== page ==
In nearly all cases, the first building session will result in a partial model with errors. To this end, the model must be refined - the xyz positions of the atoms of the model are allowed to move (and their B-factors allowed to vary) according to a modified force field that resembles a molecular dynamics simulation, with a 'pseudoenergy' related to the Rfac described in eqn [7]. Unless working at atomic resolution (more the exception than the rule for biological macromolecules), refinement of the structure requires that geometrical parameters such as bond lengths, bond angles, torsion angles etc. are restrained to minimize deviation from ideal values. Simulated annealing,41 in which the model is heated in silico to high temperatures and allowed to cool down slowly, provides a method to overcome local energy barriers and is often valuable in the early stages of refinement. At low resolution, the parameter to observable ratio can be improved by applying constraints, where geometrical parameters are fixed to ideal values. In place of free refinement of the x, y, and z coordinates for each atom, torsion angle dynamics can be particularly useful in reducing the number of variables.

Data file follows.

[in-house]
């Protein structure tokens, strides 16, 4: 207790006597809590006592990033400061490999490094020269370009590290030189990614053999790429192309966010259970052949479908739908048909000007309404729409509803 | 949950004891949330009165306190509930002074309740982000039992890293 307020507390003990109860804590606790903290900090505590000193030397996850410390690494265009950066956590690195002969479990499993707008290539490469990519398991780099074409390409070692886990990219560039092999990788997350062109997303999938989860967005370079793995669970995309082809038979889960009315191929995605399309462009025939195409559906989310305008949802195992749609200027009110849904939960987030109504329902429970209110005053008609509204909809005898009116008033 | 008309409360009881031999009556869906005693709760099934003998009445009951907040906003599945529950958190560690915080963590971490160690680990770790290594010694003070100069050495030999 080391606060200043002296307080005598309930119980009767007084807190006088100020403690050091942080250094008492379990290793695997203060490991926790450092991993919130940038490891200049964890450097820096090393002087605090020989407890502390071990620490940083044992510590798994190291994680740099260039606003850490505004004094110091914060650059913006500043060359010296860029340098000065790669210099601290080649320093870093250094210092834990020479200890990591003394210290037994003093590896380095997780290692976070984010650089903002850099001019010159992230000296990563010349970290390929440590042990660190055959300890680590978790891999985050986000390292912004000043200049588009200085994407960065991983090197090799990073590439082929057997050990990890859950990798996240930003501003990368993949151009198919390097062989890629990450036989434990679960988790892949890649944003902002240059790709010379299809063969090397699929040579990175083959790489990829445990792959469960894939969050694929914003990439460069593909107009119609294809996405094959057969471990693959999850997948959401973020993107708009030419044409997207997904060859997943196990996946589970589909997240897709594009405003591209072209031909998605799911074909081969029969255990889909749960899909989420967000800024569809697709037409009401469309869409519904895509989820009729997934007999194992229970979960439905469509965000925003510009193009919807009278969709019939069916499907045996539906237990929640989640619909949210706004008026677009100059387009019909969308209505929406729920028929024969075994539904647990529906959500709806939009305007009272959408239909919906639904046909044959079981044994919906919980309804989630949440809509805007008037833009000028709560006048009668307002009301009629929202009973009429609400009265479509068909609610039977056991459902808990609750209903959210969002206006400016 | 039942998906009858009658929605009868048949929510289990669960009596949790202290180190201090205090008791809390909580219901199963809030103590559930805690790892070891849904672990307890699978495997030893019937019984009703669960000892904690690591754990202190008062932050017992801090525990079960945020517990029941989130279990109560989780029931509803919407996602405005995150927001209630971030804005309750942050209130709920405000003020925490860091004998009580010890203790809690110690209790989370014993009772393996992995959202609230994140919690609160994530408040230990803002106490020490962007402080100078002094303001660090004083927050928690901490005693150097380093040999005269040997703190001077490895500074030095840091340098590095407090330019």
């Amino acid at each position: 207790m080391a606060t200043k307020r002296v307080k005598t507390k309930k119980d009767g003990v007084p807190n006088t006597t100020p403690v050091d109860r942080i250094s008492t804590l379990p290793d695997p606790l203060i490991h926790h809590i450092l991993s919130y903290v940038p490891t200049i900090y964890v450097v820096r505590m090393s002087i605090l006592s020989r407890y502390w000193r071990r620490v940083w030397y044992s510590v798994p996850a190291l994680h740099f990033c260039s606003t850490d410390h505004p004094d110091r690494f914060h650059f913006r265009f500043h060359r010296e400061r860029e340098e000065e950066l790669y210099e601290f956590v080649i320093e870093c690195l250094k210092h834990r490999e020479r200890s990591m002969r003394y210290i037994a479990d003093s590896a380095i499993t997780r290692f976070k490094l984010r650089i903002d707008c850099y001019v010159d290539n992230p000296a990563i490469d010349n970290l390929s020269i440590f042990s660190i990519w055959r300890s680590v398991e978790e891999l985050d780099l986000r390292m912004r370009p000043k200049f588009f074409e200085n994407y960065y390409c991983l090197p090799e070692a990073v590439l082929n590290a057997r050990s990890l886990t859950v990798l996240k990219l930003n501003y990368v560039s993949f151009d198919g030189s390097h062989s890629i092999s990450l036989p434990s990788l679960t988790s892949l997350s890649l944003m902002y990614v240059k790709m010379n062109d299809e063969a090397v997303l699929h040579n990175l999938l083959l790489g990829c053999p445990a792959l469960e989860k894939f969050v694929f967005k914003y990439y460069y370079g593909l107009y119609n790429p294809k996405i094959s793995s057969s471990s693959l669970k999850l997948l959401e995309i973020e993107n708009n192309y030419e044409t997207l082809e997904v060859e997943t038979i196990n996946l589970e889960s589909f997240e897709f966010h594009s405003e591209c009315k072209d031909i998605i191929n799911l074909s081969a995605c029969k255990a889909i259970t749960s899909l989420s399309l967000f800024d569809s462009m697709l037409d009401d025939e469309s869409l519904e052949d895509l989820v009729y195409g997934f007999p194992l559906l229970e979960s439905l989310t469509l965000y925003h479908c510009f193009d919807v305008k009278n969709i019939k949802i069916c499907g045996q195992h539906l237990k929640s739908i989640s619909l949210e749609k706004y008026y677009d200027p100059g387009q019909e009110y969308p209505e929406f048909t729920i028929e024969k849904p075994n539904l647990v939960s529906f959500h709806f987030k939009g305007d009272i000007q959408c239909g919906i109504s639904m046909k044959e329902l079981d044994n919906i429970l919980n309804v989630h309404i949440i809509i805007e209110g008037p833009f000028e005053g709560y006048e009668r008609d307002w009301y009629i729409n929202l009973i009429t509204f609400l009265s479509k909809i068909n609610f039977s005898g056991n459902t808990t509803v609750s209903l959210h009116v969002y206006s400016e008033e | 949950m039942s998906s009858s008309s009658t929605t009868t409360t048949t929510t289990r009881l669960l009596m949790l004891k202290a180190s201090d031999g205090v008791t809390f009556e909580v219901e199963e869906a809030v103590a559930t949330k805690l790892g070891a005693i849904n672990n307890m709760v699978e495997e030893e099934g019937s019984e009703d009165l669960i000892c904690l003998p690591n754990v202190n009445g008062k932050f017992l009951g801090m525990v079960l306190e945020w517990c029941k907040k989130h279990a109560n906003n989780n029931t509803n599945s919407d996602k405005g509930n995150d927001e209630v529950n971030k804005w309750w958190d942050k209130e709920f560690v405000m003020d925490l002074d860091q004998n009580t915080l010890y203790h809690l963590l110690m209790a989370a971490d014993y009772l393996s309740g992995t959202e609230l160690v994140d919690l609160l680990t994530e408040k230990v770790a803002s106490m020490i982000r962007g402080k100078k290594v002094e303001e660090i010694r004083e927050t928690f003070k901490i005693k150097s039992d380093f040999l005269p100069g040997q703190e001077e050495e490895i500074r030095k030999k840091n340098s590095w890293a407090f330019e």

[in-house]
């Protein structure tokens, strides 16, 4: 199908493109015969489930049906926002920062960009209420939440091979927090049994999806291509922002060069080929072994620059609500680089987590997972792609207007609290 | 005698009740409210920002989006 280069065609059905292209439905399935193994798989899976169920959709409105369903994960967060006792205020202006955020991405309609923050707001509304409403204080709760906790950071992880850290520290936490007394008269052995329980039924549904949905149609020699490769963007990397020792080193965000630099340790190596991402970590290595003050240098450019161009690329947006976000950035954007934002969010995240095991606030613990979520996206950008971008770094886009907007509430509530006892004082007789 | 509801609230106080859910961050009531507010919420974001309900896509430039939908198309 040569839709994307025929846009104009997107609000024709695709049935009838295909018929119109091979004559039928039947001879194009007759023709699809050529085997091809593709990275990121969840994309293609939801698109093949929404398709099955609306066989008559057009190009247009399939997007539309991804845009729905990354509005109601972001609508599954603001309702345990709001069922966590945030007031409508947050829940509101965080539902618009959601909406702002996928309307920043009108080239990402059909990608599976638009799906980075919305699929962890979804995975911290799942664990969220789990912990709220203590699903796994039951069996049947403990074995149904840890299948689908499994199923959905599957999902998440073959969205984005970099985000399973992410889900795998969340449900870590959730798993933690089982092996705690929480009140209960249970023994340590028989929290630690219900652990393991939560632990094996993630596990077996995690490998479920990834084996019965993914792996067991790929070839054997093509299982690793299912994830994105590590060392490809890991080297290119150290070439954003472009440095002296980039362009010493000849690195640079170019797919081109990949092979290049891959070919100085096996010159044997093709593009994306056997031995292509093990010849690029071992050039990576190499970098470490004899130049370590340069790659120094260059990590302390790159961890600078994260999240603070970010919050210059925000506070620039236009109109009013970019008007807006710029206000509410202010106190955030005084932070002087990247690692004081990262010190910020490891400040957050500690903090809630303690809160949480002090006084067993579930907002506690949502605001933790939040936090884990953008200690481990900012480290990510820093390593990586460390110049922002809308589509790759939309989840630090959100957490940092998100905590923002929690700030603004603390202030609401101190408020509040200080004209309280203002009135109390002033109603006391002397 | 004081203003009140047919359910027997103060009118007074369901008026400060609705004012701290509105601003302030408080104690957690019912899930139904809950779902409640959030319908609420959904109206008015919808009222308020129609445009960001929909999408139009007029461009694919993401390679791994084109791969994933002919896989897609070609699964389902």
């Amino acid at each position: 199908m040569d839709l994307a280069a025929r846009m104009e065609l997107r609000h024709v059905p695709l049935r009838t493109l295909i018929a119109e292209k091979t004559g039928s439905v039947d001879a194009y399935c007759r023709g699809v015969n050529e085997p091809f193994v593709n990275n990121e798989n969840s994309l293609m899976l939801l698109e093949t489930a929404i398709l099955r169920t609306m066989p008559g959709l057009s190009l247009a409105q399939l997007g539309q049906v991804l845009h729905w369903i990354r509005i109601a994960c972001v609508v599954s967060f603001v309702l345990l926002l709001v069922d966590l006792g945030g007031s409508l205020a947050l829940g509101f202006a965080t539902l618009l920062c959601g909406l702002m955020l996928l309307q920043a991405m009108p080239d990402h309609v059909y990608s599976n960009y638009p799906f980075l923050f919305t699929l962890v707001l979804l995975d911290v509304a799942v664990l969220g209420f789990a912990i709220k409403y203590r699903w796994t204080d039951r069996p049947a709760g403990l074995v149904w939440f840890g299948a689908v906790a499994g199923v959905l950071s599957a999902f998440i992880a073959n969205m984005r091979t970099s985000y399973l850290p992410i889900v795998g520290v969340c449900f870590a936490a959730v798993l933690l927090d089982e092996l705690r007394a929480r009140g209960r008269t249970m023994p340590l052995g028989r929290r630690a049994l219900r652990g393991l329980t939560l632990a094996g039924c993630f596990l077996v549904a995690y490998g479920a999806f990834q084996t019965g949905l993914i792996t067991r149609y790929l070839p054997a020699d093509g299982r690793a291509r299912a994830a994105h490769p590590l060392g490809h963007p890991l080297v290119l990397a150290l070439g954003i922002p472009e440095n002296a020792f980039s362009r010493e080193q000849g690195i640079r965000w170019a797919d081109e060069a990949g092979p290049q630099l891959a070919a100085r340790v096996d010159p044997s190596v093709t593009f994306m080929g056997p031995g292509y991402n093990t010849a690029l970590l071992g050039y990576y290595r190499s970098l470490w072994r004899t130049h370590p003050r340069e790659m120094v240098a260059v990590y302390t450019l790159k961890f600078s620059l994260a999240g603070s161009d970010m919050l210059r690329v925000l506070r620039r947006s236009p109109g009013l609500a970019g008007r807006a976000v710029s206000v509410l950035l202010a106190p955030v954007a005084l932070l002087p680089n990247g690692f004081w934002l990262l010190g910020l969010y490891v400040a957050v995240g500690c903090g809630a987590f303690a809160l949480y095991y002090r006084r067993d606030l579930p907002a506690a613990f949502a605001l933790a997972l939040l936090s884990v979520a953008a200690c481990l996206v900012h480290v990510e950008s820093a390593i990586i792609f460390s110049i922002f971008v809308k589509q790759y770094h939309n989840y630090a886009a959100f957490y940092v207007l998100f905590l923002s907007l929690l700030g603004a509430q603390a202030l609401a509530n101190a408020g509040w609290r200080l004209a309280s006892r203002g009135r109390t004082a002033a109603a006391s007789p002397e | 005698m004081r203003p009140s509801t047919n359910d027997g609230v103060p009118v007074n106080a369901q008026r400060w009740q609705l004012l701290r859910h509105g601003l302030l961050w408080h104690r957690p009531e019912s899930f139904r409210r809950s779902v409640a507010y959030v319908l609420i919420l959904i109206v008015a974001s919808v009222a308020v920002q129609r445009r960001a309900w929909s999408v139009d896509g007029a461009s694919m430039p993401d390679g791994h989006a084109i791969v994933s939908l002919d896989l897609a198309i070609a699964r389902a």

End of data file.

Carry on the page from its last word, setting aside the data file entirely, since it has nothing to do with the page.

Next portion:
During the molecular dynamics run, the pseudoenergy term is used to decrease the Rfac while maintaining the standard geometries of amino acids and proteins. If the model is for the most part correct, then the reduction in the Rfac will reflect an improvement in the phases, and a new map calculated from the ensuing phases should indicate clearer electron density for previously uninterpretable regions. At early stages of the structure solution, it is wise to combine the model phases with any experimental phase information at hand (from, e.g., MIR measurements) to avoid model bias. The latter is a very real problem for x-ray crystallography, in particular for molecular replacement - the phases tend to be dominated by the model, so that subsequent electron densities have a tendency of reproducing